I think the author would do well to contact the restaurant and ask about it, but there’s really no reason to make a big stink over a penny.

  15. leprofie says:

    @chicagojohn
    It seems like a “pay per post” for the comments section!

  16. leprofie says:

    @chicagojohn
    It looks more like Consumerist has a “pay per post” payment scheme for comments

  17. Scuba Steve says:

    @chicagojohn: That would cost more than the charge!

  18. Murph1908 says:

    @chicagojohn:

    Does Consumerist have a “pay per post” payment scheme for writers?

    Actually, I think they do. Though I don’t think this is some grand scheme of Theresa’s to get you to click through a second article.

  19. Murph1908 says:

    @Murph1908:
    Needed to clarify myself. I think they have a ‘pay per read’ system.

  20. I guess this is just one more reason to live in the ass end of nowhere; all the bars around here let me open a tab by saying, “Can I open a tab?” and don’t make me, like, give them money or a credit card until the end of the night. Even places I’ve never been before.

    (Of course I’ve lived places where they make you do what the OP did and I don’t object to the practice; I just didn’t realize I don’t have to do that anymore until I thought about it. :) )

  21. Machete_Bear says:

    Anyone else read “Gordon Biersch Pinches Your Penis” at a glance?

  22. Bladefist says:

    they make amazing beer, try the hefeweizen. Due to this, I give them a complete pass. Actually I give them a pass to just about anything.

  23. FreemanB says:

    I’ve seen a few restaurants do this when someone paid with a gift card. If there was only a little money left on the gift card after paying the bill, the restaurant would charge a single penny to your credit card, then bring you the receipt so that you could add a tip to it. At some restaurants, I’ve had to ask that they do something like this, since I didn’t want to stiff the wait staff. At others, they would do it automatically. More than likely, it was on the receipt at the time of purchase, but it went unnoticed.

    As others have stated, the restaurant loses much more than it gains from the transaction, so they don’t stand to benefit from the extra penny.

  24. UX4themasses says:

    @Machete_Bear: No

    @Icepagoda: It’s a sad state of affairs when the first thing I noticed is the CircuitCity charge too.

    I would assume this was an employee error. I thought the credit card tab system worked in the same way at gas stations (you are opening a tab for gas). The company puts an authorization hold on $1 (in this case).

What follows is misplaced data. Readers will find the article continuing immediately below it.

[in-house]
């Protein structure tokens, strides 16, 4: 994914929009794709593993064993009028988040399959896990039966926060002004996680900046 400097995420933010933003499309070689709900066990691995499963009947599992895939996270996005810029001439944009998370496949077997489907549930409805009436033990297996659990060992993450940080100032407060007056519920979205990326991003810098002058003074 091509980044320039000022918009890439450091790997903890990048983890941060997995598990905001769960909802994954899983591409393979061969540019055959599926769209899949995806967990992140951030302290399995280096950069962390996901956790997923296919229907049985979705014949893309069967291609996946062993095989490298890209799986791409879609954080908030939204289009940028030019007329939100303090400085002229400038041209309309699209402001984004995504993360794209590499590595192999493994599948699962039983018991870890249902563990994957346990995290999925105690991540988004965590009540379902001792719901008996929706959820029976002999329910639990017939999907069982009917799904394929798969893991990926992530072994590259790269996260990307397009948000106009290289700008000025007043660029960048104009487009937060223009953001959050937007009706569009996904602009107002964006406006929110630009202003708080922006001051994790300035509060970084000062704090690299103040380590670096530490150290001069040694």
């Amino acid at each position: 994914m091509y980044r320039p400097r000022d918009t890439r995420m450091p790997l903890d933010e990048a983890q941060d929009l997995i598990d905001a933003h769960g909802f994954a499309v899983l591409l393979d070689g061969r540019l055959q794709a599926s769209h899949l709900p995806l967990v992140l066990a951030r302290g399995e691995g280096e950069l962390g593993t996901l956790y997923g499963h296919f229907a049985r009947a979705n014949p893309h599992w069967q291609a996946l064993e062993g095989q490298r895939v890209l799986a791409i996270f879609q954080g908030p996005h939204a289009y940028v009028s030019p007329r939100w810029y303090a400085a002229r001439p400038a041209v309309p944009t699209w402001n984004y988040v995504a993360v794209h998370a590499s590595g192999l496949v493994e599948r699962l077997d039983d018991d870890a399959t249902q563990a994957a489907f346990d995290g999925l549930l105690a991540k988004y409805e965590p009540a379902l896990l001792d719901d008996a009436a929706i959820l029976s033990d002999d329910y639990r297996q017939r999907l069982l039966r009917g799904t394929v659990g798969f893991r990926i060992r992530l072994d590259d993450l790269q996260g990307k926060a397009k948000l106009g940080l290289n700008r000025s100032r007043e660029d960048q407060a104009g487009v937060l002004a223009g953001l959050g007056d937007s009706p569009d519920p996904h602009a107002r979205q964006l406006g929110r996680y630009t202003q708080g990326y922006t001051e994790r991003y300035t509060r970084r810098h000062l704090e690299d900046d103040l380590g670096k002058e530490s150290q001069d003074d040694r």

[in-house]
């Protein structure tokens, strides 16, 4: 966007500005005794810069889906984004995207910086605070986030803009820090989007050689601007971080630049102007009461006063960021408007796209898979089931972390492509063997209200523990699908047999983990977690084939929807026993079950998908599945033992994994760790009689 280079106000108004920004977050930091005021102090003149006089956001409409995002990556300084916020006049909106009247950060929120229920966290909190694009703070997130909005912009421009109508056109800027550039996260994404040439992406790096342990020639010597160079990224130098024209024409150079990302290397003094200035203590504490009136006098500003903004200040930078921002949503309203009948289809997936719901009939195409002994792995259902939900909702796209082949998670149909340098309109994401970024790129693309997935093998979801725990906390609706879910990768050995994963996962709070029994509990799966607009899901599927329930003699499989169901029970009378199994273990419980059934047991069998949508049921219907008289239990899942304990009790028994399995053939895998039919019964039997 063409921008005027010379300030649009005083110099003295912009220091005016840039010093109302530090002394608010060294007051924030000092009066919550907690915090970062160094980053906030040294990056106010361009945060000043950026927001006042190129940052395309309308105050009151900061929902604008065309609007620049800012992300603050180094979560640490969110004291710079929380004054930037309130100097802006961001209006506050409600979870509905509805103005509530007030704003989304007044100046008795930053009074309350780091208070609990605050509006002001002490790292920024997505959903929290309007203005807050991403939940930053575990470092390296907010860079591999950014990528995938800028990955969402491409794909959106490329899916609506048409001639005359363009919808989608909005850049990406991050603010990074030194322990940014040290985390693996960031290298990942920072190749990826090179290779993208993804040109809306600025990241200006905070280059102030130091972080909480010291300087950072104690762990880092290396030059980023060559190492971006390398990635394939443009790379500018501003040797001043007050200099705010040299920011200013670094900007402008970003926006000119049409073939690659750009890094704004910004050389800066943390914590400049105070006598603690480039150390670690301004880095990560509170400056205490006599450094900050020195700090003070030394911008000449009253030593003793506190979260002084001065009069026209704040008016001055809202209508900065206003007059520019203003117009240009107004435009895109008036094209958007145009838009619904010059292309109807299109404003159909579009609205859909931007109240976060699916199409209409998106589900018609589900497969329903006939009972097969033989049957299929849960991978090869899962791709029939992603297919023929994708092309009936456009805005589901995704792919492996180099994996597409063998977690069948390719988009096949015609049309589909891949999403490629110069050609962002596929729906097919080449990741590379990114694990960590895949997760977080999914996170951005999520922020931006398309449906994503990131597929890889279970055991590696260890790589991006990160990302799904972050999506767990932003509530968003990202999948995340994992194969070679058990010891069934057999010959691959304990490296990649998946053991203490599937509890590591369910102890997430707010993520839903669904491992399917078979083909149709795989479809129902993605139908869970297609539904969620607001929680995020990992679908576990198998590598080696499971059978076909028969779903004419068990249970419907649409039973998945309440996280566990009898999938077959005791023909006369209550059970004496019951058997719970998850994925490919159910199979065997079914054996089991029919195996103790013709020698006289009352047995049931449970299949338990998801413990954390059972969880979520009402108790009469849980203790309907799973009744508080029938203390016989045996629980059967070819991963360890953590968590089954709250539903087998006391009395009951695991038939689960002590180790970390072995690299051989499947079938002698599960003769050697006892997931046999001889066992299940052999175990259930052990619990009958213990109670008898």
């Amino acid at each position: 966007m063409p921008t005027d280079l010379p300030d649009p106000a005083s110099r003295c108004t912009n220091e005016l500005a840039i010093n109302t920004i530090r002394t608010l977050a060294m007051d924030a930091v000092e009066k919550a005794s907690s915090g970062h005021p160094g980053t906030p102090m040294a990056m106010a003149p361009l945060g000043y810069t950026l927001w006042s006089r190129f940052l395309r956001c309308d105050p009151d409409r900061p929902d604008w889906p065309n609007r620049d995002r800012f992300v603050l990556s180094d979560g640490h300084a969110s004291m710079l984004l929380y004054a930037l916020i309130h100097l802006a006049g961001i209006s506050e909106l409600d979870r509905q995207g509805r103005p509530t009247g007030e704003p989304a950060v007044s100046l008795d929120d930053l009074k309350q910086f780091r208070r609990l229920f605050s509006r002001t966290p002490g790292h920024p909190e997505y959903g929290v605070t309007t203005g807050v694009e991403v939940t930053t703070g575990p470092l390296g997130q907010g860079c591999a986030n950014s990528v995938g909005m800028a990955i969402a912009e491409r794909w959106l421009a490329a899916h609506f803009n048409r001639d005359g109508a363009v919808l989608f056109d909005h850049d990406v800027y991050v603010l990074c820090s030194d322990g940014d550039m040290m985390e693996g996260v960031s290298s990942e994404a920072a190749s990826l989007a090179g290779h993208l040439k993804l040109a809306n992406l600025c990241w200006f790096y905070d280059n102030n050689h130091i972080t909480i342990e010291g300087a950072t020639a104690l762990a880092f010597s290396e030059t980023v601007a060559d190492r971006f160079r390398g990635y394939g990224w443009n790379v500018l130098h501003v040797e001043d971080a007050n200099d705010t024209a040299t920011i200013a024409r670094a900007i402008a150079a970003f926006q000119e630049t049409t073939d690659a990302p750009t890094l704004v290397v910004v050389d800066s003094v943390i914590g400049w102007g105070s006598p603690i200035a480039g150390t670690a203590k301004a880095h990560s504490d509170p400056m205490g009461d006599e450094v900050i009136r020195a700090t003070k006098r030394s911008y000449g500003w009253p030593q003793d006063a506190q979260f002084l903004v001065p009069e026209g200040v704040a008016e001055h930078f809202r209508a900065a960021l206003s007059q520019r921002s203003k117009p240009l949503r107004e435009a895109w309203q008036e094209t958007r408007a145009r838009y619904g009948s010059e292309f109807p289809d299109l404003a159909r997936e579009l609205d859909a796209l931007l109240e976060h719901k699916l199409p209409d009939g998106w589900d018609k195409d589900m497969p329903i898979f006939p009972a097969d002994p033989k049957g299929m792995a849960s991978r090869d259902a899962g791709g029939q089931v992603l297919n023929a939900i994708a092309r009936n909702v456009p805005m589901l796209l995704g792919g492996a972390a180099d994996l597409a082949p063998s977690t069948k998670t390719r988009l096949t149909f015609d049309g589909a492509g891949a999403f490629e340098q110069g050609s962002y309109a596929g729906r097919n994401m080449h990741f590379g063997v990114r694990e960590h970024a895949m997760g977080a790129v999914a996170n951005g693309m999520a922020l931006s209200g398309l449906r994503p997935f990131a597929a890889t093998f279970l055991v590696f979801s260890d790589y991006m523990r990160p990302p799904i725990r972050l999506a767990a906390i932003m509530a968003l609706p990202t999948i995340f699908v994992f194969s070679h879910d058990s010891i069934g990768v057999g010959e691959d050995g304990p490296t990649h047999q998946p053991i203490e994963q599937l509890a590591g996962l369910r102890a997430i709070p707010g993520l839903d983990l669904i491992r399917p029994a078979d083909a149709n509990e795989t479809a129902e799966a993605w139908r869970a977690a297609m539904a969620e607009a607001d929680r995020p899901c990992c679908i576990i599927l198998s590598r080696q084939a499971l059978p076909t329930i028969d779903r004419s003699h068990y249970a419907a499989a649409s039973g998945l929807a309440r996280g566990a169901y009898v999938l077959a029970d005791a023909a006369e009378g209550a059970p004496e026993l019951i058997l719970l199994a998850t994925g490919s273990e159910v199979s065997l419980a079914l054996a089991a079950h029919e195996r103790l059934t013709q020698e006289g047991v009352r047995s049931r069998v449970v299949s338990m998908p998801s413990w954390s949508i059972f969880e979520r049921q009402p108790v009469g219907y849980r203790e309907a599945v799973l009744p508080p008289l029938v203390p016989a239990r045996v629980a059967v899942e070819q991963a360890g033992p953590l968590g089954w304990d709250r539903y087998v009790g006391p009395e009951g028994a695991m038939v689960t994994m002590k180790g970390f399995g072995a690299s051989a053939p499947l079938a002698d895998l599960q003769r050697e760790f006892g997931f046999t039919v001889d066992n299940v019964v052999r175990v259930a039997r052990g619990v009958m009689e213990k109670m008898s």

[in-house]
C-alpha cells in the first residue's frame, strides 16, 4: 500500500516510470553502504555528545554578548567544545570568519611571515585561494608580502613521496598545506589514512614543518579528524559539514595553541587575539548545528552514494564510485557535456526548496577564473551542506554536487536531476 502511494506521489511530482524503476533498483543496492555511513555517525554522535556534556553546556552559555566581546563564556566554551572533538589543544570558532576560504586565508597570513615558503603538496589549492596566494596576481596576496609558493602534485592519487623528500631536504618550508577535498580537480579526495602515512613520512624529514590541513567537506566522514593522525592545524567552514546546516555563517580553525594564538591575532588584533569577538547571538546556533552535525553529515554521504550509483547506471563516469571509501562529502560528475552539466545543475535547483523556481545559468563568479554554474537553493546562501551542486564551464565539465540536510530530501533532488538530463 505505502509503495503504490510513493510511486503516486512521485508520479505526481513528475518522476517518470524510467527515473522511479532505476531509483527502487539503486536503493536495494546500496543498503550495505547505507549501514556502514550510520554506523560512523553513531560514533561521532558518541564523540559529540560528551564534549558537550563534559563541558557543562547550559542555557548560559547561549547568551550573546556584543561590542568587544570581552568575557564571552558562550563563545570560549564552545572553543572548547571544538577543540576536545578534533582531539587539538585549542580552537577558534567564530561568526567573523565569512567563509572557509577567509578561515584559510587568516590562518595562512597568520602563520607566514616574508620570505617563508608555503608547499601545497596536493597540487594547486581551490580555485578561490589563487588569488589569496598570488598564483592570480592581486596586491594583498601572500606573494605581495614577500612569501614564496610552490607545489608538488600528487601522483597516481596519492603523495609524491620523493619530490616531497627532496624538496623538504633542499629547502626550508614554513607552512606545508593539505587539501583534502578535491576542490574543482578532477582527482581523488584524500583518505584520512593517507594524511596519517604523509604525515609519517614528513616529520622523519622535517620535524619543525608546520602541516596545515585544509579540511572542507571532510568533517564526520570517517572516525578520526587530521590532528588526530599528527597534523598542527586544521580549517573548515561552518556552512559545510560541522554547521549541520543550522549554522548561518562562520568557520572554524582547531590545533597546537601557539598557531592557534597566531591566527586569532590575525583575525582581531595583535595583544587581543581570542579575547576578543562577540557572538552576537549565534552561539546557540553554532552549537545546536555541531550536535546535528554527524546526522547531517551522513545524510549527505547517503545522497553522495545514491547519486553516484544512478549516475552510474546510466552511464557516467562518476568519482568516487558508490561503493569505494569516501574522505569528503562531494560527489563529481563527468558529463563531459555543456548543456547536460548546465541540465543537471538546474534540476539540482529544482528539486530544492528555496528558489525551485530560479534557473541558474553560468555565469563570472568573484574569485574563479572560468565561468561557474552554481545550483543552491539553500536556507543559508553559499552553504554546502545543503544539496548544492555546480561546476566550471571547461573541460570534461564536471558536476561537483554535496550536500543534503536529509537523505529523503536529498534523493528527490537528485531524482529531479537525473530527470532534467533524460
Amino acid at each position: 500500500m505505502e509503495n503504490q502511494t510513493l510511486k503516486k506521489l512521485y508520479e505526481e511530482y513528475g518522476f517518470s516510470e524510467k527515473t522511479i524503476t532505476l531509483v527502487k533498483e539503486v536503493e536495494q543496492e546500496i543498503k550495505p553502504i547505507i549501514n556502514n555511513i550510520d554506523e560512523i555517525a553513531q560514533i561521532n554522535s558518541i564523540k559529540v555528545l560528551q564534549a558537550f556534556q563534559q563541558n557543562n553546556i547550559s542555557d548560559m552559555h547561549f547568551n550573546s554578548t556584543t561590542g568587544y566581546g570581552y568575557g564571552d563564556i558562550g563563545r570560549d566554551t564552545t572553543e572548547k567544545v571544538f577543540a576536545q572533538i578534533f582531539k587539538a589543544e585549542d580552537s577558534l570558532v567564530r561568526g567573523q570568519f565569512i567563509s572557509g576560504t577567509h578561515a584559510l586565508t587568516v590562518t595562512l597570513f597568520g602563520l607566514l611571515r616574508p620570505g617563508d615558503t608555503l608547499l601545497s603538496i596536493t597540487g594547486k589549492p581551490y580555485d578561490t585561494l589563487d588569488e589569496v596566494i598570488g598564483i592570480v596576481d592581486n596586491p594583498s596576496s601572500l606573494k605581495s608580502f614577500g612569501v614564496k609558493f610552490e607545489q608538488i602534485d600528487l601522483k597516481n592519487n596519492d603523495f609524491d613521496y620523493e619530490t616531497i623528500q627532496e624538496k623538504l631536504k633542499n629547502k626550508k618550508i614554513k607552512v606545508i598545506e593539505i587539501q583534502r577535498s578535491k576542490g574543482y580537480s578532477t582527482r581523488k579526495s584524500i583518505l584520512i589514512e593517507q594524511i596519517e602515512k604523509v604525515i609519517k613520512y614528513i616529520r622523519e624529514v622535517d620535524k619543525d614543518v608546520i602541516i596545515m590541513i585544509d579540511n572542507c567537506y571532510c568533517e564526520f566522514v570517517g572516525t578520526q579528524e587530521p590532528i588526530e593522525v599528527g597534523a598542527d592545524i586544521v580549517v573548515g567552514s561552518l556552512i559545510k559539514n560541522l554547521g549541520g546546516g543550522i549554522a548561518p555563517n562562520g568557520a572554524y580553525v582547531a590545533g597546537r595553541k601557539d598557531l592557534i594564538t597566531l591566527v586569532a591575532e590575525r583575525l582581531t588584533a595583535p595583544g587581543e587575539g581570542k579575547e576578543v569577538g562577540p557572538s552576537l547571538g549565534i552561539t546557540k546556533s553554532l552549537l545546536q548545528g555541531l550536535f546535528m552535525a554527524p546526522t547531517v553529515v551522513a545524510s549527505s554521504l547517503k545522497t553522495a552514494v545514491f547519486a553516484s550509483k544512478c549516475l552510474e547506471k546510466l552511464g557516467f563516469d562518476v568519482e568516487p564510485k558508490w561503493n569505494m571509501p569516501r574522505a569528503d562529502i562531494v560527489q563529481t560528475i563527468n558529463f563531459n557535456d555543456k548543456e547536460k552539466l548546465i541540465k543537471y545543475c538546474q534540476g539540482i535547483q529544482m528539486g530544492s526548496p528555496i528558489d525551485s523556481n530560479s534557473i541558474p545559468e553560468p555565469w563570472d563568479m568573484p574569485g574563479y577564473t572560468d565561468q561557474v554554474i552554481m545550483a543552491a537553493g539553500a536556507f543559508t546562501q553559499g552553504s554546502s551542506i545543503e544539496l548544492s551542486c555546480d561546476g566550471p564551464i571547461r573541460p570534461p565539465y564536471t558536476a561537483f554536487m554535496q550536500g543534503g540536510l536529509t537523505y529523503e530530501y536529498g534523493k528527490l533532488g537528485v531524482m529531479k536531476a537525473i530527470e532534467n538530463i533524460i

25. jdame says:

    I work on point of sale systems and have a good guess that the penny not being returned has to do with the way that the pos system Gordon Biersch calculates purchases.

  26. mduser says:

    @Machete_Bear: Freudian slip? ;-)

  27. disavow says:

    @Bladefist-미국사람: I just noticed their Walnut Street location for the first time ever yesterday. Will have to check them out sometime; thanks for the FYI.

  28. just consider the penny to be your “dealing with the kiddies at Tysons Corner” surcharge

  29. Nenne says:

    @icntdrv: Agreed, sounds like someone didn’t know how to correctly take off the credit card without charging anything.

  30. RumorsDaily says:

    Chargeback.

  31. ilikemoney says:

    -”Maybe I’m not explaining this right. Um, the 7-Eleven, right? You take a penny from the tray.”
    -”From the crippled children?”
    -”No, that’s the jar. I’m talking about the tray, the pennies for everybody.”

  32. pinkbunnyslippers says:

    @Jerkwheat: LOL! Tysons needs to be charging more than a penny in that case..

  33. @Icepagoda: He didn’t spend $1.00 at Circuit City. The transaction is pending. It’s probably something that hasn’t shipped yet and the $1.00 charge is a hold because they don’t charge you until the item ships out. When it ships out, the correct charge will take its place.

  34. TheDude06 says:

    AFAIK gawker pays bloggers per page view per post

  35. mcs328 says:

    Microcenter did this to me. They gave me a coupon for 2 free DS games if I bought a Nintendo DS as part of their Christmas 2007 special. When I went to check out my free game a month later, they charged me a penny even though the coupon says it’s free. I understand they need to scan it for inventory purposes but I gave them the penny because they insisted on it. Not worth my time to fight over it.

  36. That70sHeidi says:

    @Machete_Bear: Absolutely! Hence the click-through ;)

  37. Beerad says:

    Ummm, isn’t it likely that this was just a test transaction to make sure the CC was valid before the bar let the OP put 500 bucks worth of booze on his tab only to find that his card wouldn’t take the charge? Or is there some reason why this wouldn’t be the case?

    Yeah, it’s kinda funny and/or dumb that they didn’t put the cent back on there but meh.

  38. dugn says:

    @SOhp101: Uh. Read the article. Still had the same comment. Be nice.

  39. bluewyvern says:

    I’m just amused by the tiny amounts of all those other transactions. I’m imagining a baby credit card with a $10.00 credit limit.